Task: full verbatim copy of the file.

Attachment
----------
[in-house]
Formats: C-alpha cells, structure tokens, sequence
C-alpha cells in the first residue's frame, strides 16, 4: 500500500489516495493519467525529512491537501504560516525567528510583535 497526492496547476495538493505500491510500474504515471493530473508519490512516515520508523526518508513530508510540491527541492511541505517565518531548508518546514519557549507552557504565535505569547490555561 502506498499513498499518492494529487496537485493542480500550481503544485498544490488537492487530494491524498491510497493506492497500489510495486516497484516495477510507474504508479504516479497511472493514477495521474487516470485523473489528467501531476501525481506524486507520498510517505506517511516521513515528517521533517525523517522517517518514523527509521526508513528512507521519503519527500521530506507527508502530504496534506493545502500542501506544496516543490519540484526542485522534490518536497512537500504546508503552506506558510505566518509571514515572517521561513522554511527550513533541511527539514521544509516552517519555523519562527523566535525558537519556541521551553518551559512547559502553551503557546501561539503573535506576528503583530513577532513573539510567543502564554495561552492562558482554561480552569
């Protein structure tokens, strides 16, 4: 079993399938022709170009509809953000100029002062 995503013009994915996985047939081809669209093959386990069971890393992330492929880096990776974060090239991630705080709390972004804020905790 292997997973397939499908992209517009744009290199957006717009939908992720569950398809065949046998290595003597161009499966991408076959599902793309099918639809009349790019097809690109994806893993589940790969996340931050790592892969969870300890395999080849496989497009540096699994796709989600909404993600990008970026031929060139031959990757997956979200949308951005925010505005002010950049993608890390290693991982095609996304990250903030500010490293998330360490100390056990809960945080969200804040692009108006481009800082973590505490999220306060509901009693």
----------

[in-house]
Formats: C-alpha cells, structure tokens, sequence
C-alpha cells in the first residue's frame, strides 16, 4: 500500500489516495493519467525529512491537501504560516525567528510583535 497526492496547476495538493505500491510500474504515471493530473508519490512516515520508523526518508513530508510540491527541492511541505517565518531548508518546514519557549507552557504565535505569547490555561 502506498499513498499518492494529487496537485493542480500550481503544485498544490488537492487530494491524498491510497493506492497500489510495486516497484516495477510507474504508479504516479497511472493514477495521474487516470485523473489528467501531476501525481506524486507520498510517505506517511516521513515528517521533517525523517522517517518514523527509521526508513528512507521519503519527500521530506507527508502530504496534506493545502500542501506544496516543490519540484526542485522534490518536497512537500504546508503552506506558510505566518509571514515572517521561513522554511527550513533541511527539514521544509516552517519555523519562527523566535525558537519556541521551553518551559512547559502553551503557546501561539503573535506576528503583530513577532513573539510567543502564554495561552492562558482554561480552569
């Protein structure tokens, strides 16, 4: 079993399938022709170009509809953000100029002062 995503013009994915996985047939081809669209093959386990069971890393992330492929880096990776974060090239991630705080709390972004804020905790 292997997973397939499908992209517009744009290199957006717009939908992720569950398809065949046998290595003597161009499966991408076959599902793309099918639809009349790019097809690109994806893993589940790969996340931050790592892969969870300890395999080849496989497009540096699994796709989600909404993600990008970026031929060139031959990757997956979200949308951005925010505005002010950049993608890390290693991982095609996304990250903030500010490293998330360490100390056990809960945080969200804040692009108006481009800082973590505490999220306060509901009693």